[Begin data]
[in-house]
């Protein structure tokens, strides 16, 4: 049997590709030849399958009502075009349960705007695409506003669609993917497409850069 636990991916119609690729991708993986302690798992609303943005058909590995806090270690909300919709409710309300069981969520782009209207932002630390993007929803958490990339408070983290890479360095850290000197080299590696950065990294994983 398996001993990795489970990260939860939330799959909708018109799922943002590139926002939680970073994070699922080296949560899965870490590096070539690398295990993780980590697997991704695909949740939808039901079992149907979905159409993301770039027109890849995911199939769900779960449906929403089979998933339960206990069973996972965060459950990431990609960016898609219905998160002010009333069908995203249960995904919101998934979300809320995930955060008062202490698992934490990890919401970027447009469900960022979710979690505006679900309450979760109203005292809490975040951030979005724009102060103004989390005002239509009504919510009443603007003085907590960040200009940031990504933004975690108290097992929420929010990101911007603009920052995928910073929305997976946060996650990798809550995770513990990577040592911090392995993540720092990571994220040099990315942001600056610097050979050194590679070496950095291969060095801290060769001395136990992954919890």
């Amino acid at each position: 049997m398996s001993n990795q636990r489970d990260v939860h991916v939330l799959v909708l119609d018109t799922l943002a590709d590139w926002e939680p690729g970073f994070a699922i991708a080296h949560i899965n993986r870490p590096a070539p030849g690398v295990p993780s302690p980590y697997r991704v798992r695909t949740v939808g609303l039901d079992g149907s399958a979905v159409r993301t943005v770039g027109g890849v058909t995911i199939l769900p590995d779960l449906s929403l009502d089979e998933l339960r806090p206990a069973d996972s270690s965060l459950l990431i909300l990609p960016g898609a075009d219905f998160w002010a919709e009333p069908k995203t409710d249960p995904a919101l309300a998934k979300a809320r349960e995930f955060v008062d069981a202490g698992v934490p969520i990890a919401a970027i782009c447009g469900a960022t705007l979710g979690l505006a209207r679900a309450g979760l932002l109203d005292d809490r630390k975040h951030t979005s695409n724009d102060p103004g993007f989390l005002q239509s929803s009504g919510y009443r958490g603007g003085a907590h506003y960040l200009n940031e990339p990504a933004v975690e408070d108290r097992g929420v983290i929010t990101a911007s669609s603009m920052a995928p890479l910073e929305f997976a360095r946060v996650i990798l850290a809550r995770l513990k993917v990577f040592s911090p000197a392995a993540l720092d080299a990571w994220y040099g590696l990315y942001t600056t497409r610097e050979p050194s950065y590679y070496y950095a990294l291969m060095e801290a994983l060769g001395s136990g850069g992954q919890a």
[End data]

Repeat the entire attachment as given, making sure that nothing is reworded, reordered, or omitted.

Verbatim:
[in-house]
């Protein structure tokens, strides 16, 4: 049997590709030849399958009502075009349960705007695409506003669609993917497409850069 636990991916119609690729991708993986302690798992609303943005058909590995806090270690909300919709409710309300069981969520782009209207932002630390993007929803958490990339408070983290890479360095850290000197080299590696950065990294994983 398996001993990795489970990260939860939330799959909708018109799922943002590139926002939680970073994070699922080296949560899965870490590096070539690398295990993780980590697997991704695909949740939808039901079992149907979905159409993301770039027109890849995911199939769900779960449906929403089979998933339960206990069973996972965060459950990431990609960016898609219905998160002010009333069908995203249960995904919101998934979300809320995930955060008062202490698992934490990890919401970027447009469900960022979710979690505006679900309450979760109203005292809490975040951030979005724009102060103004989390005002239509009504919510009443603007003085907590960040200009940031990504933004975690108290097992929420929010990101911007603009920052995928910073929305997976946060996650990798809550995770513990990577040592911090392995993540720092990571994220040099990315942001600056610097050979050194590679070496950095291969060095801290060769001395136990992954919890």
């Amino acid at each position: 049997m398996s001993n990795q636990r489970d990260v939860h991916v939330l799959v909708l119609d018109t799922l943002a590709d590139w926002e939680p690729g970073f994070a699922i991708a080296h949560i899965n993986r870490p590096a070539p030849g690398v295990p993780s302690p980590y697997r991704v798992r695909t949740v939808g609303l039901d079992g149907s399958a979905v159409r993301t943005v770039g027109g890849v058909t995911i199939l769900p590995d779960l449906s929403l009502d089979e998933l339960r806090p206990a069973d996972s270690s965060l459950l990431i909300l990609p960016g898609a075009d219905f998160w002010a919709e009333p069908k995203t409710d249960p995904a919101l309300a998934k979300a809320r349960e995930f955060v008062d069981a202490g698992v934490p969520i990890a919401a970027i782009c447009g469900a960022t705007l979710g979690l505006a209207r679900a309450g979760l932002l109203d005292d809490r630390k975040h951030t979005s695409n724009d102060p103004g993007f989390l005002q239509s929803s009504g919510y009443r958490g603007g003085a907590h506003y960040l200009n940031e990339p990504a933004v975690e408070d108290r097992g929420v983290i929010t990101a911007s669609s603009m920052a995928p890479l910073e929305f997976a360095r946060v996650i990798l850290a809550r995770l513990k993917v990577f040592s911090p000197a392995a993540l720092d080299a990571w994220y040099g590696l990315y942001t600056t497409r610097e050979p050194s950065y590679y070496y950095a990294l291969m060095e801290a994983l060769g001395s136990g850069g992954q919890a």